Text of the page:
EACME Visiting Scholarship Exchange Programme
The European Association of Centres of Medical Ethics (EACME, founded 1985) is an international network of academic and non-academic centres which has the aim to promote research, education and consultation in the field of (bio)-medical ethics by way of exchange of information, teachers and researchers, and organisation of annual conferences.
Additionally, EACME places particular emphasis on supporting and promoting young talents and junior researchers in the field of (bio)-medical ethics. The creation of ties with researchers from differing European countries is especially important for the development of an individual research project of a young researcher.
In a unified European context, young researchers have an even greater need for international contacts that will allow them to position their own project beyond national boundaries in an international framework.
Through exchanges with colleague-researchers from other European countries, young researchers broaden their personal and scientific horizons, which can lead to an enrichment of their own academic vision.
EACME sees it as a suitable forum to sustain a European exchange program for junior researchers (master students, PhD students, early post-docs). Below, some principal goals and some organisational aspects are described.
EACME is convinced that the exchange program can pursue these (and other) goals.
1. Provision of intercontextual ad intercultural knowledge
When engaging in ethics, a Centre for Biomedical Ethics will usually react to the needs and trends that appear in its own society or own research domain. The visiting scholarship allows a young researcher to gain direct access to these developments. The researcher can check and see in how far such developments have an importance for his/her own context. He or she can also keep the home-centre informed about new or continuing developments and can even make suggestions, in terms of future projects, how these can be implemented in its own context.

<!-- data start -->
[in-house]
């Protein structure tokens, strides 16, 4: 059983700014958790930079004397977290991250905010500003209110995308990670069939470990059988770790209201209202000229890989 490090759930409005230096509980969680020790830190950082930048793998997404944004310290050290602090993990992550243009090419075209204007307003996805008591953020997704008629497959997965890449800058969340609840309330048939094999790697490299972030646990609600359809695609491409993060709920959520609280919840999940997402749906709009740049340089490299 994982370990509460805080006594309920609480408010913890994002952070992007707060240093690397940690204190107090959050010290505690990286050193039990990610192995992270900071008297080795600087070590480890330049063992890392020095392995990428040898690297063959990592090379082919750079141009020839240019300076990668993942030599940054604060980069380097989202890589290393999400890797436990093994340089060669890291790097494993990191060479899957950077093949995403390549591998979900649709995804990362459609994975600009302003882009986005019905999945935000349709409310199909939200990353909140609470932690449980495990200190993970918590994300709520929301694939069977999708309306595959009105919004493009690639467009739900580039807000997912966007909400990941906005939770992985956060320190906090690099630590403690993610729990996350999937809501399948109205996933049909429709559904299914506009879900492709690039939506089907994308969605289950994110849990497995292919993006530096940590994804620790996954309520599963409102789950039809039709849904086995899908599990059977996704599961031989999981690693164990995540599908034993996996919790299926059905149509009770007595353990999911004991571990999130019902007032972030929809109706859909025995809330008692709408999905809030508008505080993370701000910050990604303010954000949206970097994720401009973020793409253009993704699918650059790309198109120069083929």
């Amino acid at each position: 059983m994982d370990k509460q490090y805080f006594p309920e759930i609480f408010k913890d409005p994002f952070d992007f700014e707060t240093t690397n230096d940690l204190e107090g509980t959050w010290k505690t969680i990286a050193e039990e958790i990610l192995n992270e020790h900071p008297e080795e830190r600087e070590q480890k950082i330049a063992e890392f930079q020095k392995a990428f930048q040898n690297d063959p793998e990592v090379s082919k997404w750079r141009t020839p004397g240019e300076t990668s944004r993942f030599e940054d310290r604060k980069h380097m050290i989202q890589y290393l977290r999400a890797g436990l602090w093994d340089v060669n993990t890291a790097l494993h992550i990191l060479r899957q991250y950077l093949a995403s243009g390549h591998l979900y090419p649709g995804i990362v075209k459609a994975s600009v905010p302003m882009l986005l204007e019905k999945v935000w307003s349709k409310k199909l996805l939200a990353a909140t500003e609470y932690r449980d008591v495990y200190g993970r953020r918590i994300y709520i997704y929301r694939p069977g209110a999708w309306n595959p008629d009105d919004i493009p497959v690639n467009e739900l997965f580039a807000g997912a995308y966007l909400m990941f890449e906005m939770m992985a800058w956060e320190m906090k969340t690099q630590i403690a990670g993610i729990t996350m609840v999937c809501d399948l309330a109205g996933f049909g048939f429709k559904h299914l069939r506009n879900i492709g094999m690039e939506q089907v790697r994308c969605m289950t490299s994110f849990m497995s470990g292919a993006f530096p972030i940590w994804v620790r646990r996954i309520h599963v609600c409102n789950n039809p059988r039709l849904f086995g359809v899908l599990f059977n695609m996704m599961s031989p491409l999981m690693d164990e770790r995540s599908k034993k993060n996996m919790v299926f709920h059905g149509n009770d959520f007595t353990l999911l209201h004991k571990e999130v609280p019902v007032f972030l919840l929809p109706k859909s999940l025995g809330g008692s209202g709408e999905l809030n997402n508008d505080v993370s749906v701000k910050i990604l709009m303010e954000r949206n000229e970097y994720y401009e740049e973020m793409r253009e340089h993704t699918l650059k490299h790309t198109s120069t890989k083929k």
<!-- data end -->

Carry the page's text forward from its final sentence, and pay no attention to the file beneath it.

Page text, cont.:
2. Provision of specified ‘direct’ knowledge
Most European Centres for Biomedical Ethics have a specialised data collection that can be of great use for the development of the research of young researchers. However, not all information is attainable via internet or other media; information can often be found more efficient through consultation of direct sources, like persons/other researchers. The visiting scholarship makes this direct consultation and contact possible.
3. Sharpening of communicative skills
Through personal contact with ethicists from other European countries, a young researcher can develop the communicative skills that are necessary for the completion of high quality scientific research. The researcher learns how to engage in a dialogue with colleagues in order to elucidate, to frame, and to verbalize his/her own research. Thereby the scientific vocabulary is not only broadened but also an environment is created wherein the researcher can take the first steps in an international arena, which will lay the necessary groundwork to continue with his/her career.
EACME does not see it as its primary function to finance an exchange stay. EACME is rather committed to provide the network and to act as an organisational interface between the visiting researcher and the Centre to visit. EACME assumes that the visiting researcher is able to have access to financial support from national research grants or analogous sources. However, EACME contributes to the exchange program with an amount up to €1500.
The data (address, research topics, …) of the EACME-members who explicitly have confirmed their willingness to participate as a hosting centre are available in the list below. The data of the other EACME members are readily available for consultation here.
EACME members can contact each other directly to discuss the possibilities and modalities of a visiting scholarship. The President and/or the Secretary-General can help individual researchers/centres getting contact with other researchers/centres, affiliated with EACME.
The length of the research stay is not defined by the EACME. Depending on the research topic, it might make sense to work in a hosting Centre from one to 12 months.
If you are interested in participating as a junior researcher (or a hosting centre), please contact the EACME before completing the form below.